He's been called the busiest man in publishing, and that's not just because of his own books. For the past decade, James has been devoting more and more of his time to championing books and reading. From the James Patterson Pageturner Awards, to his website ReadKiddoRead.com, to his College Book Bucks scholarships and his regular donations of hundreds of thousands of books to schools here in the states and troops overseas (see interviews on Fox & Friends, The Dennis Miller Radio Show and CNN.com), Patterson has passed on his passion of books and reading and supported those who do the same. Jim personally funded a major ad campaign re-printing a recent opinion piece on CNN.com about how it is our responsibility to get our kids reading. The ad has run in the New York Times, The New Yorker, and USA Today. Those ads are a call to action to parents to make their kids reading a top priority; and were featured by USA Today here. Patterson believes that we cannot rely on schools, teachers or the government to get our kids reading; only parents can make this crucial change in the reading habits of our kids. Here are links to some interviews on his first-ever dual lay down (two books, one for parents and one for kids, in one day): AOL's You've Got, NBC's "Today Show" with Hoda and Kathie Lee, USA Today and Family Circle, NBC's "Today Show" with Al Roker, as well as an interview with AARP.

Customer Reviews

The plot was so unbelievable and the violence was too graphic.
Ozzy
I have always been a big fan of Patterson and loved the Alex Cross series, I won't be nearly as excited about the annoucement of a new Cross book.
Kelly
It was painful to read, and even though I finished the book I just didn't care what happened by the end.
K. Peters

Most Helpful Customer Reviews

199 of 210 people found the following review helpful By Laura on November 20, 2008
Format: Hardcover
This is one of the most poorly thought-out, unbelievable books I have read in a long time. Almost from the beginning, I had the odd feeling that I had just stepped into the most contrived situation imaginable. Horrible grisly murder after horrible grisly murder, unexpected poorly thought out action, characters that you never really get to understand or don't even want to, overuse of the exclamation point to underline the action(!); felt like a cheap harlequin thriller to me.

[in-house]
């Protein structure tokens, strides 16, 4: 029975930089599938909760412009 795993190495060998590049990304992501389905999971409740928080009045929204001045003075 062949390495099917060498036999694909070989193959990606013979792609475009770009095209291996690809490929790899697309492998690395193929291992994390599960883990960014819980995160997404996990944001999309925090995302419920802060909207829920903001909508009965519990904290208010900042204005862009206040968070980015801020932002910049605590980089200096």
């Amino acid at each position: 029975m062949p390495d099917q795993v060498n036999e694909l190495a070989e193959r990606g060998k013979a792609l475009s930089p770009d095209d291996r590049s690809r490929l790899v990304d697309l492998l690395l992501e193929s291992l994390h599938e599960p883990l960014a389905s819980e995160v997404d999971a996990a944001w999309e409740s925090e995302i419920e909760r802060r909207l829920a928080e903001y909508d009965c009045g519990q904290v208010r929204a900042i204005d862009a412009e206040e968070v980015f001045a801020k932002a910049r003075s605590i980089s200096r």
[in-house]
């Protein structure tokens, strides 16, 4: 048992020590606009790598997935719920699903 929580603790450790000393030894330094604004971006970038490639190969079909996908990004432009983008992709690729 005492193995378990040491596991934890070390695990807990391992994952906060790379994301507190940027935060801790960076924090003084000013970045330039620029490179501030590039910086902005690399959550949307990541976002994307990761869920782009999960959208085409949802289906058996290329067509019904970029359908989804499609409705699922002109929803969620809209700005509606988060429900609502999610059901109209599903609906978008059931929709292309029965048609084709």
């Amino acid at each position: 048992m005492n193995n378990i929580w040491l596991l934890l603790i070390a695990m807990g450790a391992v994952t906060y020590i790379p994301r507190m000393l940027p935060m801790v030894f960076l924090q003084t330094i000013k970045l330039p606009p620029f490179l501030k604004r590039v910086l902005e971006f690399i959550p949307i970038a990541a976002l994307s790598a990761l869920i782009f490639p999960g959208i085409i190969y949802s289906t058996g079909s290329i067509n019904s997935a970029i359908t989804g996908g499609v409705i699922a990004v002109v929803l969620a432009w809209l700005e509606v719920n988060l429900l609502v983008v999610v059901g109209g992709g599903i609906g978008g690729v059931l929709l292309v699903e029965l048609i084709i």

The Alex Cross series was a great one; this doesn't even feel like it is written in the same voice. Alex is a gritty smart introspective detective; the Alex Cross in this book was something of an idiot -- blindly forcing himself into situations he had no business even thinking of entering into, all without that careful forethought we have been treated to in the past. I would skip this one, or at least wait until you can find it in the bargain bin.
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97 of 101 people found the following review helpful By E. R. Whyte on December 3, 2008
Format: Hardcover
I am a HUGE fan of James Patterson's Alex Cross series. I look forward to the new releases with great anticipation. However, I must say, I was thoroughly disappointed by this latest Alex Cross novel. It was a tough book to get through; which, for me, is unusual for this series.

(1) The murders were extremely gruesome and violent beyond what seemed necessary. (2) I have to agree with some of the other comments; Alex seemed to have lost his good and common sense in this book. His decisions constantly put those around him in harms way. His decision to fly off to Africa to pursue a killer in a foreign country with absolutely no government assistance seemed downright ridiculous. (3) Although I believe the plight and conditions that exist in Africa should be brought to main st America to encourage awareness; I didn't think this crime-thriller novel was the best forum. (4) The entire plot was beyond believable.